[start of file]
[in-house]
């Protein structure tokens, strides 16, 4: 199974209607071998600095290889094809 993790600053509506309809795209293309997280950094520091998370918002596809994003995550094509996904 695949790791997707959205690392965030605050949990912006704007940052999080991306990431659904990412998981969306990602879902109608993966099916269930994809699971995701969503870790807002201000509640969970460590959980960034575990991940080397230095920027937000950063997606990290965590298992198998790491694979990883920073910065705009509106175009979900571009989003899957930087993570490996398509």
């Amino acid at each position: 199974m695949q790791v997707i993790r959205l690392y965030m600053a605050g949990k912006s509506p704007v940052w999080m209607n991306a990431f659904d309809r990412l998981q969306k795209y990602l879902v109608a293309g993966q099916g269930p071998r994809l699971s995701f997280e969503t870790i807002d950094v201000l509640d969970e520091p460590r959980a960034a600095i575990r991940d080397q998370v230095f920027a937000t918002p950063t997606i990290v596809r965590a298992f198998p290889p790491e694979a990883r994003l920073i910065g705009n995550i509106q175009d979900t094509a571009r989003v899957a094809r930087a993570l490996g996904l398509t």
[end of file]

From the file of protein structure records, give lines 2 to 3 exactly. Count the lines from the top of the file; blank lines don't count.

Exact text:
């Protein structure tokens, strides 16, 4: 199974209607071998600095290889094809 993790600053509506309809795209293309997280950094520091998370918002596809994003995550094509996904 695949790791997707959205690392965030605050949990912006704007940052999080991306990431659904990412998981969306990602879902109608993966099916269930994809699971995701969503870790807002201000509640969970460590959980960034575990991940080397230095920027937000950063997606990290965590298992198998790491694979990883920073910065705009509106175009979900571009989003899957930087993570490996398509």
């Amino acid at each position: 199974m695949q790791v997707i993790r959205l690392y965030m600053a605050g949990k912006s509506p704007v940052w999080m209607n991306a990431f659904d309809r990412l998981q969306k795209y990602l879902v109608a293309g993966q099916g269930p071998r994809l699971s995701f997280e969503t870790i807002d950094v201000l509640d969970e520091p460590r959980a960034a600095i575990r991940d080397q998370v230095f920027a937000t918002p950063t997606i990290v596809r965590a298992f198998p290889p790491e694979a990883r994003l920073i910065g705009n995550i509106q175009d979900t094509a571009r989003v899957a094809r930087a993570l490996g996904l398509t």